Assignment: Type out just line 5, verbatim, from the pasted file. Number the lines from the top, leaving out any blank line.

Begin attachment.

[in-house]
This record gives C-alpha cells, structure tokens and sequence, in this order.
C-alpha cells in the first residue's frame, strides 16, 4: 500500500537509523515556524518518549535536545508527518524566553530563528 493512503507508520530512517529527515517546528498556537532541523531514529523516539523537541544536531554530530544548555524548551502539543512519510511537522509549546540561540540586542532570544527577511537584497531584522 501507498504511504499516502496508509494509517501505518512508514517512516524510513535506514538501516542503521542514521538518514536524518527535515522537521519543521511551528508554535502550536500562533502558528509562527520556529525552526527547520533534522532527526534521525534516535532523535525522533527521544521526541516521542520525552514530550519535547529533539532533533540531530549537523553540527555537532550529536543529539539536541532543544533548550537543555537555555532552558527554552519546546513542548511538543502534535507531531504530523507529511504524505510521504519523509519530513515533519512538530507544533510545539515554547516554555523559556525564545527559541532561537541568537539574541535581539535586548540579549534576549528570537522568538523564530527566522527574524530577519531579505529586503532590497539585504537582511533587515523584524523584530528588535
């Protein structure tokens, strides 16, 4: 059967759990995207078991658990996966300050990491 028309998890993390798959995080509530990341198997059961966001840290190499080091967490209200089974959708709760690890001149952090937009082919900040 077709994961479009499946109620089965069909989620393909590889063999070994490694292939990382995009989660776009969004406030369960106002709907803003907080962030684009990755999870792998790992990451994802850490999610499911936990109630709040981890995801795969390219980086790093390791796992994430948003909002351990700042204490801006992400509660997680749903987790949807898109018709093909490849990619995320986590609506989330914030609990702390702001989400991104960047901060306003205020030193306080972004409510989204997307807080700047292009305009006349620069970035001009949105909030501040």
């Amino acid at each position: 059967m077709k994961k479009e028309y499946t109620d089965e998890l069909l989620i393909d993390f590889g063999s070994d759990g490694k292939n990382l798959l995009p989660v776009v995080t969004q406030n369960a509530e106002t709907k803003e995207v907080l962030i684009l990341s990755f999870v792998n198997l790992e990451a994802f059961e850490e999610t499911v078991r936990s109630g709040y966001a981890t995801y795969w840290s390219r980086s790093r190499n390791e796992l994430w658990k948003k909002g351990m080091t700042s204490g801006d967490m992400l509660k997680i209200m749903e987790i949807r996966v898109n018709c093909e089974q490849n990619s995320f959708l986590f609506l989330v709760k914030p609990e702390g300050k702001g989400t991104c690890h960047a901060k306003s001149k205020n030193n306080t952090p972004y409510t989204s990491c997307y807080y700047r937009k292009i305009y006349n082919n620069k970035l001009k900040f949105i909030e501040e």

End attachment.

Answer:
């Amino acid at each position: 059967m077709k994961k479009e028309y499946t109620d089965e998890l069909l989620i393909d993390f590889g063999s070994d759990g490694k292939n990382l798959l995009p989660v776009v995080t969004q406030n369960a509530e106002t709907k803003e995207v907080l962030i684009l990341s990755f999870v792998n198997l790992e990451a994802f059961e850490e999610t499911v078991r936990s109630g709040y966001a981890t995801y795969w840290s390219r980086s790093r190499n390791e796992l994430w658990k948003k909002g351990m080091t700042s204490g801006d967490m992400l509660k997680i209200m749903e987790i949807r996966v898109n018709c093909e089974q490849n990619s995320f959708l986590f609506l989330v709760k914030p609990e702390g300050k702001g989400t991104c690890h960047a901060k306003s001149k205020n030193n306080t952090p972004y409510t989204s990491c997307y807080y700047r937009k292009i305009y006349n082919n620069k970035l001009k900040f949105i909030e501040e």